Currently, there is a strong belief the financial markets are not in a bubble, and the arguments supporting that belief are based on comparisons to past market bubbles.

It is likely that in a world where there is virtually “no fear” of a market correction, an overwhelming sense of “urgency” to be invested, and a continual drone of “bullish chatter;” the markets are poised for the unexpected, unanticipated, and inevitable event.

Reflections

When thinking about excess, it is easy to see the reflections of excess in various places. Not just in asset prices but also in “stuff.” All financial assets are just claims on real wealth, not actual wealth itself. A pile of money has use and utility because you can buy stuff with it. But real wealth is the “stuff” — food, clothes, land, oil, and so forth.  If you couldn’t buy anything with your money/stocks/bonds, their worth would revert to the value of the paper they’re printed on (if you’re lucky enough to hold an actual certificate). 

But trouble begins when the system gets seriously out of whack.

“GDP” is a measure of the number of goods and services available and financial asset prices represent the claims (it’s not a very accurate measure of real wealth, but it’s the best one we’ve got.) Notice the divergence of asset prices from GDP as excesses develop.

What we see is that the claims on the economy should, quite intuitively, track the economy itself. Excesses occur whenever the claims on the economy, the so-called financial assets (stocks, bonds, and derivatives), get too far ahead of the economy itself.

This is a very important point. 

“The claims on the economy are just that: claims. They are not the economy itself!”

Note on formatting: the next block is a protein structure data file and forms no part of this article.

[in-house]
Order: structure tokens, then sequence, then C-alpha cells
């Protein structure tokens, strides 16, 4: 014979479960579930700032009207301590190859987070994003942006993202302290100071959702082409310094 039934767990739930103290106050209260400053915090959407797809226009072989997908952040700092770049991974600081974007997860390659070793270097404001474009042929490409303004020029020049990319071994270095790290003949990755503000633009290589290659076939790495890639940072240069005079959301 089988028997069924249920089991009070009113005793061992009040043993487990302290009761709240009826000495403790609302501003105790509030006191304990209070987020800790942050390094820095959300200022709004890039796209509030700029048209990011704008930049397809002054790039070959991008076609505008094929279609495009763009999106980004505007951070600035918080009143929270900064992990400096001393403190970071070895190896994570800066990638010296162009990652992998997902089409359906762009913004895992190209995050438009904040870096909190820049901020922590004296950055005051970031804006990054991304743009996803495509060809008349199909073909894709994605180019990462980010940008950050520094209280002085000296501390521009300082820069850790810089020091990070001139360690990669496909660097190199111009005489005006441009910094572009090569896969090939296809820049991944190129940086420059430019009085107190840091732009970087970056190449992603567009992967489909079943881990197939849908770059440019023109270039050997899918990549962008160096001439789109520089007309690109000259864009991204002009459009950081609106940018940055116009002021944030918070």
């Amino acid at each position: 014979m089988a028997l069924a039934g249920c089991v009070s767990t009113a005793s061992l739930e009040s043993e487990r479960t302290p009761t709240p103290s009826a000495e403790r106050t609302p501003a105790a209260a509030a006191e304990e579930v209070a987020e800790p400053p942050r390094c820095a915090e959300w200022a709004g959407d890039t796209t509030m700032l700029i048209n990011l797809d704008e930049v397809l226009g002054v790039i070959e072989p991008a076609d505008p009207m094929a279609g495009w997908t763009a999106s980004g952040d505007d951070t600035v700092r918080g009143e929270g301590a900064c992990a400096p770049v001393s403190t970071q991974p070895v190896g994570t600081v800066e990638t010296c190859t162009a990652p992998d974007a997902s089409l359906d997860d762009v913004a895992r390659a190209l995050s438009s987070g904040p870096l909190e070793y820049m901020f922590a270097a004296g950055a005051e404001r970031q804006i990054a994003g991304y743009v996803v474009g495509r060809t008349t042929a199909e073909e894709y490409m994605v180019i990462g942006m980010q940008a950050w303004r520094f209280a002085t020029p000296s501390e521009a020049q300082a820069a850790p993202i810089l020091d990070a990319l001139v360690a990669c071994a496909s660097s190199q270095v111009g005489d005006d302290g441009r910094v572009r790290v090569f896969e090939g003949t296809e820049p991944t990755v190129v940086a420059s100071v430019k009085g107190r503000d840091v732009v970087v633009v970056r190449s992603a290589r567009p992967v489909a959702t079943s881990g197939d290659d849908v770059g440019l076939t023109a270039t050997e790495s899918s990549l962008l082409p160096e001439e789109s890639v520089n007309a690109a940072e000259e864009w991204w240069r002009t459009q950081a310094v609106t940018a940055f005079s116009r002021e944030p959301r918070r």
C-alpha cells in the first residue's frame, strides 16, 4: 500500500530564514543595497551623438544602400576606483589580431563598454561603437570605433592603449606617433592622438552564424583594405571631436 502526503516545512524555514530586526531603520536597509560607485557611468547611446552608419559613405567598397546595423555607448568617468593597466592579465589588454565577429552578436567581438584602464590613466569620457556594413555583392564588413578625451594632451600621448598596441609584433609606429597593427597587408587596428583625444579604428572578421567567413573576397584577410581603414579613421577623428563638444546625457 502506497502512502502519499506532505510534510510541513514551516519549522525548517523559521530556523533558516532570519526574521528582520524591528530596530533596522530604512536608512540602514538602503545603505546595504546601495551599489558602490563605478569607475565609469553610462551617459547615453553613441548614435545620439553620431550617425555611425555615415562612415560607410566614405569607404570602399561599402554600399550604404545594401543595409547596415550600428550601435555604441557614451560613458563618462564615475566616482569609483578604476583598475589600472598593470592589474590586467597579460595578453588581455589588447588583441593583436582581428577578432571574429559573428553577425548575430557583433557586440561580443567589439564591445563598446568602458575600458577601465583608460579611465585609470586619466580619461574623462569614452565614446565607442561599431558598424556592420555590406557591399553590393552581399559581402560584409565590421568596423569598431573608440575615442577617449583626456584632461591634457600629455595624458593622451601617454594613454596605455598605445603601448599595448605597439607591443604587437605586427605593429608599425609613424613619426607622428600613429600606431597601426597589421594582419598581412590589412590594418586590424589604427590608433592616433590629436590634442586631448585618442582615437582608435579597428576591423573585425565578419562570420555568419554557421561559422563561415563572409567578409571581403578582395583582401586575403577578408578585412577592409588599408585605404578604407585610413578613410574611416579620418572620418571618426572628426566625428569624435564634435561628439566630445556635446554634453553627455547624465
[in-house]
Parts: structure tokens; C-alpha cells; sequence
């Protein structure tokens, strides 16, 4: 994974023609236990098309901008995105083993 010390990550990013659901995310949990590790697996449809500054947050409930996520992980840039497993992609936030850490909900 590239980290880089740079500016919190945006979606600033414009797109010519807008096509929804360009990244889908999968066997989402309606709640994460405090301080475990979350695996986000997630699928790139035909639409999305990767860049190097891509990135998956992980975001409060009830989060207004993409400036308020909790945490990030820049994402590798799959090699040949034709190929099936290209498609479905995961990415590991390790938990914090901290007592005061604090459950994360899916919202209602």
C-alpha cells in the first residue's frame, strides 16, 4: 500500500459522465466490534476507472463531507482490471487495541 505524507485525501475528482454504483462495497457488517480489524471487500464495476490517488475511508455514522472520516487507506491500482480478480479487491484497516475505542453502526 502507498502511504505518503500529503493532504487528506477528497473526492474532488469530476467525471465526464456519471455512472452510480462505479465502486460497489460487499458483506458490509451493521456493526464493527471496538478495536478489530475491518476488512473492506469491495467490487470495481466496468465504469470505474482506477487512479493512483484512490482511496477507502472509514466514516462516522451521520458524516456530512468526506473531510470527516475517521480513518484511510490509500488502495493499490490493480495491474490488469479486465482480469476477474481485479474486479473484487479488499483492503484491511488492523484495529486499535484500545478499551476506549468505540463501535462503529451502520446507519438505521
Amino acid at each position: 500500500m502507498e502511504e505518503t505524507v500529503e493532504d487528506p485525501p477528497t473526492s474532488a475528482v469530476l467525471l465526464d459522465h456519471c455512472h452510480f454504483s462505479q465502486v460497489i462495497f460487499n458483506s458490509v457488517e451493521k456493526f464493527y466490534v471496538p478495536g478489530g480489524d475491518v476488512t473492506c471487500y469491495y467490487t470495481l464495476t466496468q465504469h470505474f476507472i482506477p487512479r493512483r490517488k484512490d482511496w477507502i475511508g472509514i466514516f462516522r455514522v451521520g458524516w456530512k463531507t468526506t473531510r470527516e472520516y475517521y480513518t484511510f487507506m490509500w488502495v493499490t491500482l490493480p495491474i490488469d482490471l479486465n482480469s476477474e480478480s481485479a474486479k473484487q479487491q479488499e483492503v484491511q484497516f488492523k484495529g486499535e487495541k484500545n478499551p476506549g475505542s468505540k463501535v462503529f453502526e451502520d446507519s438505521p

Take a step back from the media, and Wall Street commentary, for a moment and make an honest assessment of the financial markets today.

The increase in speculative risks, combined with excess leverage, leave the markets vulnerable to a sizable correction at some point in the future. The only missing ingredient for such a correction is the catalyst to bring “fear” into an overly complacent marketplace.  

It is all reminiscent of the market peak of 1929 when Dr. Irving Fisher uttered his now famous words: “Stocks have now reached a permanently high plateau.” 

This “time IS different.” 

However, “this time” is only different from the standpoint the variables are not exactly the same as they have been previously. The variables never are, but the outcome is always the same.

The Next Decade: Valuations & The Destiny Of Low Returns

Jani Ziedins via Cracked Market recently penned an interesting post:

“As for what comes next, is this bull market tired? Is a crash long overdue? Not if you look at history. Stocks rallied for nearly 20 years between the early 1980s and the late 1990s. By that measure, we could easily see another decade of strong gains before the next “Big One”. Of course, the worst day in stock market history happened during that 20-year bull market in 1987, so we cannot be complacent. But the prognosis for the next 10 years is still good even if we run into a few 20% corrections along the way.”

After a decade of strong, liquidity-driven, post-crisis returns in the financial markets, investors are hopeful the next decade will deliver the same, or better. As Bob Farrell once quipped:

“Bull markets are more fun than bear markets.” 

However, from an investment standpoint, the real question is:

“Can the next decade deliver above average returns, or not?”

Lower Returns Ahead?

Brian Livingston, via MarketWatch, previously wrote an article on the subject of valuation measures and forward returns.